available on our download BBS (408.439.9181) as well as on
Compuserve and BIX. The file name for the download BBS is
"TD386.ZIP." If you have a version of Turbo Debugger prior to
2.0, you'll need to upgrade to the latest version.

TD386 2.51 will not work with DOS 5.0 when either EMM386 or
DOS=HIGH is used in config.sys. EMM386 puts the processor into
V86 (virtual-86) mode and poses the same problem as QEMM or 386-
to-the-Max in that TDH386 needs to control the processor.

DOS=HIGH causes another unexplained problem that Borland is
currently investigating. The problem is manifested by TD386
appearing to load and then failing to load all the way, causing
the computer to lock up.

TF386 on some systems causes the computer to lock up when you
load an application and then hit Alt-X to quit. The causes of
this behavior are still being investigated. For now, test TF386
on your system for compatibility. If you have a problem, report
it to Borland through our online services (Compuserve, BIX, and
Genie) or through technical support (408.438.5300).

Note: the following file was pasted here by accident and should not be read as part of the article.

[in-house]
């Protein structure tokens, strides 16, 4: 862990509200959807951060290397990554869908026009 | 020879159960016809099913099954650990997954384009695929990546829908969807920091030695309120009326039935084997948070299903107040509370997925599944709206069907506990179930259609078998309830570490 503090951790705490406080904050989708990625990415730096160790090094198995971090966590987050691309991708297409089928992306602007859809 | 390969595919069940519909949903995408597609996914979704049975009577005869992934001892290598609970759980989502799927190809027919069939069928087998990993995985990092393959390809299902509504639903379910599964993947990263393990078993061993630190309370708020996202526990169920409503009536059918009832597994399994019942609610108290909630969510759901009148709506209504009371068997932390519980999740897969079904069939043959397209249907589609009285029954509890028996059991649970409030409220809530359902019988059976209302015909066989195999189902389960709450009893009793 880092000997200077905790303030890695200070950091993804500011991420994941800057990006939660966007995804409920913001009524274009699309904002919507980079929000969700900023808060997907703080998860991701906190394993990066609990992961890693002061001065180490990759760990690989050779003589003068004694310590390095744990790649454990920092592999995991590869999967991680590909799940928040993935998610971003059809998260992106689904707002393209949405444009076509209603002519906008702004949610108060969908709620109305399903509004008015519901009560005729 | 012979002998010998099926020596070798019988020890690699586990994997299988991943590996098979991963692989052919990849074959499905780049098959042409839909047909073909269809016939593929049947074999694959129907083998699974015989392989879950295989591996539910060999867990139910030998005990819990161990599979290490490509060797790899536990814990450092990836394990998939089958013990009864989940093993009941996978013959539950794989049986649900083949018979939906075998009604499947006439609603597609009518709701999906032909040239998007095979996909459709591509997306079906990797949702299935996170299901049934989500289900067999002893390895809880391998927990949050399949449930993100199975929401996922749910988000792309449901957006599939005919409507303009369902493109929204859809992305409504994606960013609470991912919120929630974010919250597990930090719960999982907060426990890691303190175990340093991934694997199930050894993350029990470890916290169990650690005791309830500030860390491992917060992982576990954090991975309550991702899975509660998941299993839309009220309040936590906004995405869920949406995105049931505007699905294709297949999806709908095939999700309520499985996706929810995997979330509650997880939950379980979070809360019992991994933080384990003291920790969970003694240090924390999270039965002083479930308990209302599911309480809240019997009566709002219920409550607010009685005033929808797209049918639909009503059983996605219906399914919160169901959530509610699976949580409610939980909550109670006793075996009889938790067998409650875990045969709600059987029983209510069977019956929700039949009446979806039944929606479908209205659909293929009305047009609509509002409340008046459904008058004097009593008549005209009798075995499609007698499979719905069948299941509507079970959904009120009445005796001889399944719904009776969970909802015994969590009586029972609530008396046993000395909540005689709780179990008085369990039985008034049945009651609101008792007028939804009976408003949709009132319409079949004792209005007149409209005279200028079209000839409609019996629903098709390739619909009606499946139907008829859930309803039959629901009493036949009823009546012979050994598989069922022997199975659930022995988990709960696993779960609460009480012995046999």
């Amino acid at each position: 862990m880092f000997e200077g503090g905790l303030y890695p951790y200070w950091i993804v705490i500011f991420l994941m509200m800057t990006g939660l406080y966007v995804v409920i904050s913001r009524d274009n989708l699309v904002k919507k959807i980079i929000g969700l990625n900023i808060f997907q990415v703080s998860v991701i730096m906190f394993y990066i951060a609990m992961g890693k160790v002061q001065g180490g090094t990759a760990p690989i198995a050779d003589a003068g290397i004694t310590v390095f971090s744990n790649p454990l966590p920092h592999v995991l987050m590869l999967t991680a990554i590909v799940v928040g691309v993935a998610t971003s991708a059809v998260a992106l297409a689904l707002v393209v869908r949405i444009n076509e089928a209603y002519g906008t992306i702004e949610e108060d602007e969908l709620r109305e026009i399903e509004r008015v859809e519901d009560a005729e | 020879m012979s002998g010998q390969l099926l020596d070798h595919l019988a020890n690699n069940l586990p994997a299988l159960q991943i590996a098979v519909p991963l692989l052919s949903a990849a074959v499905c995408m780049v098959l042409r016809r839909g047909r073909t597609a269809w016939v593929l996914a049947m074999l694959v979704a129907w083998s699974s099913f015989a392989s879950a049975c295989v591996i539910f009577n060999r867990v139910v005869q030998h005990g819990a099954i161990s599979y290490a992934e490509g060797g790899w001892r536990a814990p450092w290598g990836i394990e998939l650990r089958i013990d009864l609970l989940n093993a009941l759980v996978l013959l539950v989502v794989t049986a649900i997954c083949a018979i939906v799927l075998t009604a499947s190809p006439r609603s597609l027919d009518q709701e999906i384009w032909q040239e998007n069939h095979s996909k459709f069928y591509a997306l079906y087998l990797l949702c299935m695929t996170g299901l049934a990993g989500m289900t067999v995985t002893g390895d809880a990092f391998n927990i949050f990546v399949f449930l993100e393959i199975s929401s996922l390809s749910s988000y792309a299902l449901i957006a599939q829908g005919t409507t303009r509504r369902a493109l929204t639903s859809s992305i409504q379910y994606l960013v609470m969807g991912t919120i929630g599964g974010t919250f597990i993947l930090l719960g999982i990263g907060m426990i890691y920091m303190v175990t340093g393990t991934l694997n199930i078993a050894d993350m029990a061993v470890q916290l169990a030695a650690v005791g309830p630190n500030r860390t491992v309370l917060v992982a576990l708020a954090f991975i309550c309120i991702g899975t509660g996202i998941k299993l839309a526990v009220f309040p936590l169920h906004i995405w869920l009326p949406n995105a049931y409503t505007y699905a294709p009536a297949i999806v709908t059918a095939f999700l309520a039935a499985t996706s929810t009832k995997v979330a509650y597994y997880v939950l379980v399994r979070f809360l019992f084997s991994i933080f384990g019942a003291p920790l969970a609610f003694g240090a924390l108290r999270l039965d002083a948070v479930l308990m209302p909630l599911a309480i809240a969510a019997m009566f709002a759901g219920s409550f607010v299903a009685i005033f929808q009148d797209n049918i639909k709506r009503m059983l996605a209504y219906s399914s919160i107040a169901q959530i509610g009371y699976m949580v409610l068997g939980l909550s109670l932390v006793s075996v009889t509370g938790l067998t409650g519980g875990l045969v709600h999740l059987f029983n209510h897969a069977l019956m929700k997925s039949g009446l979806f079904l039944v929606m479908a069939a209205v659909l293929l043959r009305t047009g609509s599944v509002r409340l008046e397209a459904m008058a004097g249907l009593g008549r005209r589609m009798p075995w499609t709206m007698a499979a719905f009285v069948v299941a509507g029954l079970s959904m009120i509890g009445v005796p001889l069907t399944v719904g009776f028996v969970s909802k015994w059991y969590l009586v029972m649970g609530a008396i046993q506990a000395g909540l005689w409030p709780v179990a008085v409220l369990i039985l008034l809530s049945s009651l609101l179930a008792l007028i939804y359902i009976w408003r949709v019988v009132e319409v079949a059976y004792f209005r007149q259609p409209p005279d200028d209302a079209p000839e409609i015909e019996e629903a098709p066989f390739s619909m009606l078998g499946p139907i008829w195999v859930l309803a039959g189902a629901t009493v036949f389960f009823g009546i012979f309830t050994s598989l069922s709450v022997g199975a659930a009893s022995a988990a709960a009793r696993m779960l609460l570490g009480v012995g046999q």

MAKE has been reported to hang on some systems with DOS 5.0 using
the .SWAP directive within MAKE. Removing the .SWAP has solved
the problem on all systems reporting difficulties.


When you are using EMM386, Windows will no longer work in
Standard Mode, thus preventing a person from running BCX and
Windows simultaneously. However, if you use QEMM-386 (a memory
management product from Quarterdeck Software), you can run
Windows in Standard Mode without a problem, thus gaining
significant flexibility. QEMM-386 will also work with "dos=high"

and "devicehigh" without any apparent problems. QEMM-386 also

PRODUCT : Borland C++, Turbo Debugger NUMBER : 736
VERSION : 2.0, 2.51
DATE : November 7, 1991 PAGE : 3/4

TITLE : DOS 5.0 and Borland Language Products

seems to be more efficient than EMM386 in loading resident
programs up into upper memory blocks as well as offering more
options for custom configuration. Furthermore, QEMM-386 takes
approximately 7K less memory below 640K than DOS 5's HIMEM/EMM386
combination. For many uses, QEMM offers a superior solution to